By Geoffrey Smith
Investing.com — Oil and gas stocks in Europe were flying on Friday morning on a surge of relief that major producing countries are still cautious enough about the outlook for the world market to maintain a relatively degree of output restraint.
The Stoxx Oil and Gas index was up 2.5% at 256.52 by 5 AM ET (1000 GMT), its highest level since the early days of the pandemic in March. Integrated majors such as BP (NYSE:BP), Royal Dutch Shell (LON:RDSa), Eni, Total and Equinor all rose by between 2% and 3.5%, while smaller independent companies and oilfield services firms, who have been hardest hit by the collapse in prices in the middle of the year, made bigger gains. Technip (PA:FTI) stock rose 6.4% while Hunting stock and Petrofac (LON:PFC) stock both rose over 5%.
The sector has had a miserable year – the Stoxx sectoral index is still down 22% year-to-date – but the chance of it recouping much of those losses by year-end now seems greatly enhanced by the results of a meeting between OPEC and its allies which resulted in a compromise that proved the bloc is still able to lead the market through consensus-building, rather than pushing the survival of the fittest through a new and destructive price war.
The so-called OPEC+ grouping decided on Thursday to raise output by 500,000 barrels a day from January 1. It's illuminating that crude prices rallied after that decision, even though it went against prior expectations that the current production level would be "rolled over" for another three months. The enduring consensus and the presentation of a united front counts for a lot.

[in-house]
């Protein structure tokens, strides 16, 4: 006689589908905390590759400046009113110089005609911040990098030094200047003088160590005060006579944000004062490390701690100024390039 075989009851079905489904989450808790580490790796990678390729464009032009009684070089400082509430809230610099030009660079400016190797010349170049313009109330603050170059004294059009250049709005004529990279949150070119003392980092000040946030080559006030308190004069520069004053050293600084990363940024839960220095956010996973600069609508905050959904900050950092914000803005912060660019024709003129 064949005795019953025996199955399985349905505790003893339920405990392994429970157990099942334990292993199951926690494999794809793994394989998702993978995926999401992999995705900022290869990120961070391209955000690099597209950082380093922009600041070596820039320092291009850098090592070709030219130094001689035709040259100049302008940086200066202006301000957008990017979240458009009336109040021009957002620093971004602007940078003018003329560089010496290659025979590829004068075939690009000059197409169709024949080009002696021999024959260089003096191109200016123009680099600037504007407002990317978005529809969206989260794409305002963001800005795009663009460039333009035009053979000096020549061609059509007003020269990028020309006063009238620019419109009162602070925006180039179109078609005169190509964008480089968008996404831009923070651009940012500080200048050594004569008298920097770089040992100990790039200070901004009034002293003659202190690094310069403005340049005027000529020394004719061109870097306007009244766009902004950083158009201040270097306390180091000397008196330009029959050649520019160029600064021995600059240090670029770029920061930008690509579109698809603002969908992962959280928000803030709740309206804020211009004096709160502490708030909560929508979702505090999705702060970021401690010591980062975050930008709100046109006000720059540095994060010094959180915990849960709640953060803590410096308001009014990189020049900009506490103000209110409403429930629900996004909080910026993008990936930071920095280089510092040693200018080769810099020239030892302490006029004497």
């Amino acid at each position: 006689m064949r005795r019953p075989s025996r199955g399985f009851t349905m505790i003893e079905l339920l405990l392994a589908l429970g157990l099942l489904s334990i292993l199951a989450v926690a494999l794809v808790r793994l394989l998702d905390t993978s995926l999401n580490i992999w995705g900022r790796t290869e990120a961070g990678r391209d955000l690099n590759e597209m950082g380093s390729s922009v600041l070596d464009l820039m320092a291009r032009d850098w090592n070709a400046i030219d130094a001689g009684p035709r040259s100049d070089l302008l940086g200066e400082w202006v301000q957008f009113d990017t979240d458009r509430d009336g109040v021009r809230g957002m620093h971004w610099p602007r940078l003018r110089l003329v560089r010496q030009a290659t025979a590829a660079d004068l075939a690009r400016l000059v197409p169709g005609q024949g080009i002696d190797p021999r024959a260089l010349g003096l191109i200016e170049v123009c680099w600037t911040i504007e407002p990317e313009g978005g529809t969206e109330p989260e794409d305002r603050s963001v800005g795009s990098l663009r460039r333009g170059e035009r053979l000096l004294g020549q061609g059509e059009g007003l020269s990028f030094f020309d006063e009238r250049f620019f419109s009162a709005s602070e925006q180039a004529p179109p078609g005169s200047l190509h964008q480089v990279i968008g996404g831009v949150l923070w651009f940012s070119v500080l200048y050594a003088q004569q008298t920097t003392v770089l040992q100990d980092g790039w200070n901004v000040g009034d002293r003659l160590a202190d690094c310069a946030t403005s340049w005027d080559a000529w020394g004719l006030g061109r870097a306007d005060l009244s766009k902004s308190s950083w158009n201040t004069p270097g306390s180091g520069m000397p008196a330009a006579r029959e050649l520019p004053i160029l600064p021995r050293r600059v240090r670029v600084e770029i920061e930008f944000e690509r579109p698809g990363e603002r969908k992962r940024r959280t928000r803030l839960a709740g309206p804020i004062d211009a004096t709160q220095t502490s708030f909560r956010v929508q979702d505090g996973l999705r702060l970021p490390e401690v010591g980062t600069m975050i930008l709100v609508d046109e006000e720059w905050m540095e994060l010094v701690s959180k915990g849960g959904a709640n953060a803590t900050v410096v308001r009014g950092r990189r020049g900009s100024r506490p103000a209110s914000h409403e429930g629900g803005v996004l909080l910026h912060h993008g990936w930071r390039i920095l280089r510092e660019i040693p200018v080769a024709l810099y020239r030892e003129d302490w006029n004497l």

The group has made a virtue out of necessity. Higher prices – Brent is up over 30% since the start of November, when the progress of Covid-19 vaccine development reached a critical stage – were bound to encourage higher production. The desperation of many members to plug holes in their budgets would have led to higher output in January, whether or not it was approved. OPEC+ essentially accepted a slightly higher output ceiling that would be respected, rather than lose credibility by seeing the current ceiling violated left, right and center.
In addition, the OPEC+ ministers agreed to review output levels on a monthly basis, which will enhance the current framework's flexibility. That, too, increases the chance that production discipline will last for longer. Why break a framework that can be bent more easily? Such pragmatism is born of the realization that discipline will be needed for some time yet, given the huge remaining uncertainty over the long-term impact on demand from the pandemic. Even after January's tweak, OPEC+ members will still be keeping 7.2 million barrels of production capacity off line, waiting for a recovery in demand that may be slow, irregular and ultimately incomplete.
That is still a huge supply overhang, equivalent to over 7.5% of current global demand. So the downside risks to crude prices – and to oil stocks – are still there. But there is very little downside to a decision that recognizes such risks and manages them as deftly as this one does.Leave a comment